Sleep Apnea: The Quiet Epidemic

Sleep apnea affects nearly 25 million Americans, but what is it? 

In medical terminology, a- means away from, and -pnea means breathing, so apnea translates to “away from breathing.” Sleep apnea occurs when you fall asleep and stop breathing. There are two types of sleep apnea:

  • Obstructive Sleep Apnea (OSA) – this is the more common type. OSA happens when your throat closes while you’re asleep.
  • Central Sleep Apnea – This is uncommon and more difficult to treat. Central apnea happens when your brain stops sending signals to your lungs to take a breath. This is usually caused by a drug overdose or a brain injury and is a medical emergency.

What Causes Obstructive Sleep Apnea?

Obstructive sleep apnea can result from being overweight, but that is not the only possible cause. OSA plagues people of all ages, sizes, and ethnicities. Some people are born with oversized tonsils or a large tongue. When you fall asleep, the muscles in your whole body relax – including the muscles in your throat. Normally, your body has a built-in defense against this. Your airway is made out of stiff rings of cartilage that hold it open when you lay down and go to sleep.

However, your tonsils and tongue are made of “soft tissue” that can become droopy when you relax and fall asleep. If your soft tissue is too large or too heavy, it can droop enough to completely close (or “obstruct”) the back of your throat, which blocks air from moving through your airway and to your lungs. The deeper you drift into sleep, the worse the obstruction gets. You’ll go from snoring (a partial obstruction) to not breathing (a complete obstruction, or “apnea”). When you stop breathing, your body reacts by waking you up just enough to get you to breathe again. Most people do not remember waking up throughout the night but never feel like they have gotten restful sleep.

When Does obstructive Sleep Apnea Become a Problem?

Many people can go their whole lives with mild sleep apnea and never do anything about it. OSA becomes a problem when it starts affecting your daily life. OSA qualifies for clinical treatment when you stop breathing for ten or more seconds at least 30 times an hour. Some symptoms of OSA include:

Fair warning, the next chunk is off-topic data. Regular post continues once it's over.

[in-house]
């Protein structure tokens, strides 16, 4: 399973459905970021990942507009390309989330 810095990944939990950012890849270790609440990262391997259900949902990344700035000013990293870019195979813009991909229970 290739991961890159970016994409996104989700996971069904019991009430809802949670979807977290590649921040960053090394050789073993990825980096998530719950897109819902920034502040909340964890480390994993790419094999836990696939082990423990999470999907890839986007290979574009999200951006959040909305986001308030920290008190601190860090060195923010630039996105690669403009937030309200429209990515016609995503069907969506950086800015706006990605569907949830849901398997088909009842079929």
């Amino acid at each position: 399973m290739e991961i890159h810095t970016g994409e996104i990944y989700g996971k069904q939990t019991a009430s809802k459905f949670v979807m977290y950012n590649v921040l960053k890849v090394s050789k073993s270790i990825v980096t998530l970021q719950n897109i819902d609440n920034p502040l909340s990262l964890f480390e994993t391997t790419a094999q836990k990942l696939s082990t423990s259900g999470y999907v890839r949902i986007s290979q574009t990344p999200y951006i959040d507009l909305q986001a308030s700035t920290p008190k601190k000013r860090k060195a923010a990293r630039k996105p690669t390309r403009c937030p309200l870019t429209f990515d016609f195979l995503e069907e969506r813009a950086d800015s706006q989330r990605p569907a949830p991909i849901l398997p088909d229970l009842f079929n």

• Snoring loud enough to wake others
  • Waking up gasping for air or feeling like you can’t breathe
  • Waking up with a dry mouth and throat
  • Being constantly tired during the day
  • Falling asleep during daily downtime
  • Frequent headaches when you wake up
  • Difficulty focusing or paying attention
  • Memory loss
  • Depression

In kids, common signs also include:

  • Bed-wetting
  • Hyperactivity
  • Behavioral problems
  • Poor performance in school
  • Learning difficulties
  • Slowed growth/low weight

It may seem crazy that not sleeping well can affect so many areas of your life, but the time that you sleep is when your body does some of its most important work. Your body grows and heals while you’re sleeping. When you reach deep sleep, your brain processes all of the information you’ve taken in during the day and filters it into your memory. If you stop breathing and wake yourself up every time you reach deep sleep, your body and brain don’t have the time to do any of those things.

How is Obstructive Sleep Apnea Diagnosed?

Traditionally, OSA is diagnosed in two steps:

  • You meet with your doctor, and they ask you questions about your sleep habits (including your experience with the symptoms listed above.) You will most likely be asked to fill out a quiz called the “Epworth Sleepiness Scale.” This quiz will place you on a scale of 0-24 and will tell your doctor if your daytime sleepiness is dangerous (some people fall asleep while driving!) or just inconvenient.
  • You will go to a sleep study center for overnight observation. Asleep tech will watch your breathing pattern, heart rate, oxygen levels, and brain activity while you sleep. The results of this study will tell your doctor if you have sleep apnea and how severe it is. At this point, your doctor will provide you with a diagnosis and discuss treatment options.

Newer technology has allowed for the development of more comfortable options. Companies like Livosa make-at-home sleep study kits that help people identify possible issues. These kits can record all of the data that a sleep tech would collect in a sleep study, but you do it from the comfort of your bed.

What Are My Treatment Options for Obstructive Sleep Apnea?

Treatment for OSA is extremely tailored to meet the needs of the individual. Many cases of sleep apnea can be taken care of with simple lifestyle changes. Losing weight or changing the position you sleep in are common solutions. Other options include using nasal decongestants or allergy medications to reduce swelling, cutting back on alcohol consumption, or restricting the use of sleeping pills. Do not make any changes to the medications you take without first consulting your doctor.

If your OSA is not cleared up with lifestyle changes, there are still several options to choose from.

  • Oral devices – a retainer designed to pull your jaw forward. This provides support for the soft tissues in your throat and keeps your airway open. You can be fit for an oral device by your dentist.
  • CPAP, BiPAP, APAP – if the thought of wearing a mask at night is unsettling, don’t worry! There are many options these days, many of which only cover your nose. You’re sure to find one that makes you comfortable – and you won’t believe the difference it will make in your quality of sleep!
  • Surgery – in rare cases, removing the tonsils is necessary. This is more common in young kids with oversized tonsils who wouldn’t tolerate other treatment options.

If you think OSA might be plaguing you, check out Livosa’s Free Sleep Apnea Assessment, or call (866) 233-0486 to see if you might qualify for a sleep study.